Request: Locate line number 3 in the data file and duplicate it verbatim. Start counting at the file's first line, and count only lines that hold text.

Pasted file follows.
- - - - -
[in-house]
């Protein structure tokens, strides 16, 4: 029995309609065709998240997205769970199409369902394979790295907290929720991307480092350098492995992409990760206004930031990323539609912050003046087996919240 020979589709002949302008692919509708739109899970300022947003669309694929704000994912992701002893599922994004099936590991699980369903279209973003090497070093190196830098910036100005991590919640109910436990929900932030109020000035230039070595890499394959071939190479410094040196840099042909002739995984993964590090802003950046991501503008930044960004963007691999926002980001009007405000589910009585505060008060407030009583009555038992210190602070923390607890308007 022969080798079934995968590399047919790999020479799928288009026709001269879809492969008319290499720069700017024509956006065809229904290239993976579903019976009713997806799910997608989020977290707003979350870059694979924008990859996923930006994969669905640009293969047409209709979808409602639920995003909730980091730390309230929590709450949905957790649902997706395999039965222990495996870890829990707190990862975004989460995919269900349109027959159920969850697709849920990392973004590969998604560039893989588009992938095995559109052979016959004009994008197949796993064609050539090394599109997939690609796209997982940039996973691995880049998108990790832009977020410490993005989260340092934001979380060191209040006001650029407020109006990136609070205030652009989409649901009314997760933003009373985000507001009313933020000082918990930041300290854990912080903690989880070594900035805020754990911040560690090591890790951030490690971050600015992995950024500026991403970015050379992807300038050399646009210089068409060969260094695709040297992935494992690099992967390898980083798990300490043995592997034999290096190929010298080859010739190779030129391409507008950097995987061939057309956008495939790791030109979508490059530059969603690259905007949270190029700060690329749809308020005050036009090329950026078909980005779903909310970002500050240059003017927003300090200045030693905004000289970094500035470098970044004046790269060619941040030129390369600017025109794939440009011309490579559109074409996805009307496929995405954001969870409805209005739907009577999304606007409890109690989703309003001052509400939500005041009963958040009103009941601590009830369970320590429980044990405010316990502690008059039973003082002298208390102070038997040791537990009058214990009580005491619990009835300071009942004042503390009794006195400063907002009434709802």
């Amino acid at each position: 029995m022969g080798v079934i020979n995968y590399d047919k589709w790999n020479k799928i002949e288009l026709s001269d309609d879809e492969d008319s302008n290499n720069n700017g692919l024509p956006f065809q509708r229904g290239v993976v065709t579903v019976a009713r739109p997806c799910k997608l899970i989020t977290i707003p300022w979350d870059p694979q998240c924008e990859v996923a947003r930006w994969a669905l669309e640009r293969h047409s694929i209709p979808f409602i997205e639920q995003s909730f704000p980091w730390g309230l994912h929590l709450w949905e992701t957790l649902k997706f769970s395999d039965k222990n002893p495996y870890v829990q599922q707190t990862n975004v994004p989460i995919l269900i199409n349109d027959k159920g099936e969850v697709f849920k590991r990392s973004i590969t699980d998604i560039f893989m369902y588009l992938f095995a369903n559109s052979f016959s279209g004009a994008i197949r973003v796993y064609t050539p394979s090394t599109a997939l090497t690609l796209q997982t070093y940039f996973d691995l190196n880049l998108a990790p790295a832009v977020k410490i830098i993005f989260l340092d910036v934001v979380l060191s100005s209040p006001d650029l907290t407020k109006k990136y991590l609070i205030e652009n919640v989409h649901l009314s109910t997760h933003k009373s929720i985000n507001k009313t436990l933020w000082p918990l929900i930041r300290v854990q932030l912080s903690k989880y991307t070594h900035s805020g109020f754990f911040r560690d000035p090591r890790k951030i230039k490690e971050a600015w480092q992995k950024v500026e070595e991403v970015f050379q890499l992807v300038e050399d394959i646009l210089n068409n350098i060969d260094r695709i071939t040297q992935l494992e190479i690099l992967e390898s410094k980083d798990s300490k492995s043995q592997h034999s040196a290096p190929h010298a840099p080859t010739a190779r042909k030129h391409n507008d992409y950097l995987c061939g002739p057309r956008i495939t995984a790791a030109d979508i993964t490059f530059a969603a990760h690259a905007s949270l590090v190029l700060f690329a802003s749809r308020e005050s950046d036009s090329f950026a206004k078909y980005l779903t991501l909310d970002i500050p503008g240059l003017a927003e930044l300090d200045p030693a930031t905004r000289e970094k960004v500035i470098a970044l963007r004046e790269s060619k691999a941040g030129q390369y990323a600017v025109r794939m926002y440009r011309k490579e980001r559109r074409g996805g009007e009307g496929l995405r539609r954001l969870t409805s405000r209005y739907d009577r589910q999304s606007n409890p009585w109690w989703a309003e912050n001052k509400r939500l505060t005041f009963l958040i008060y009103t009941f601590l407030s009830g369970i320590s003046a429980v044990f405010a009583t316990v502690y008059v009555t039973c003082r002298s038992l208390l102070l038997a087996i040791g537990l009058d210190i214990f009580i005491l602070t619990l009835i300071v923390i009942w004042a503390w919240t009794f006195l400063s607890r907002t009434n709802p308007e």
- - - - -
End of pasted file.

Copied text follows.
């Amino acid at each position: 029995m022969g080798v079934i020979n995968y590399d047919k589709w790999n020479k799928i002949e288009l026709s001269d309609d879809e492969d008319s302008n290499n720069n700017g692919l024509p956006f065809q509708r229904g290239v993976v065709t579903v019976a009713r739109p997806c799910k997608l899970i989020t977290i707003p300022w979350d870059p694979q998240c924008e990859v996923a947003r930006w994969a669905l669309e640009r293969h047409s694929i209709p979808f409602i997205e639920q995003s909730f704000p980091w730390g309230l994912h929590l709450w949905e992701t957790l649902k997706f769970s395999d039965k222990n002893p495996y870890v829990q599922q707190t990862n975004v994004p989460i995919l269900i199409n349109d027959k159920g099936e969850v697709f849920k590991r990392s973004i590969t699980d998604i560039f893989m369902y588009l992938f095995a369903n559109s052979f016959s279209g004009a994008i197949r973003v796993y064609t050539p394979s090394t599109a997939l090497t690609l796209q997982t070093y940039f996973d691995l190196n880049l998108a990790p790295a832009v977020k410490i830098i993005f989260l340092d910036v934001v979380l060191s100005s209040p006001d650029l907290t407020k109006k990136y991590l609070i205030e652009n919640v989409h649901l009314s109910t997760h933003k009373s929720i985000n507001k009313t436990l933020w000082p918990l929900i930041r300290v854990q932030l912080s903690k989880y991307t070594h900035s805020g109020f754990f911040r560690d000035p090591r890790k951030i230039k490690e971050a600015w480092q992995k950024v500026e070595e991403v970015f050379q890499l992807v300038e050399d394959i646009l210089n068409n350098i060969d260094r695709i071939t040297q992935l494992e190479i690099l992967e390898s410094k980083d798990s300490k492995s043995q592997h034999s040196a290096p190929h010298a840099p080859t010739a190779r042909k030129h391409n507008d992409y950097l995987c061939g002739p057309r956008i495939t995984a790791a030109d979508i993964t490059f530059a969603a990760h690259a905007s949270l590090v190029l700060f690329a802003s749809r308020e005050s950046d036009s090329f950026a206004k078909y980005l779903t991501l909310d970002i500050p503008g240059l003017a927003e930044l300090d200045p030693a930031t905004r000289e970094k960004v500035i470098a970044l963007r004046e790269s060619k691999a941040g030129q390369y990323a600017v025109r794939m926002y440009r011309k490579e980001r559109r074409g996805g009007e009307g496929l995405r539609r954001l969870t409805s405000r209005y739907d009577r589910q999304s606007n409890p009585w109690w989703a309003e912050n001052k509400r939500l505060t005041f009963l958040i008060y009103t009941f601590l407030s009830g369970i320590s003046a429980v044990f405010a009583t316990v502690y008059v009555t039973c003082r002298s038992l208390l102070l038997a087996i040791g537990l009058d210190i214990f009580i005491l602070t619990l009835i300071v923390i009942w004042a503390w919240t009794f006195l400063s607890r907002t009434n709802p308007e």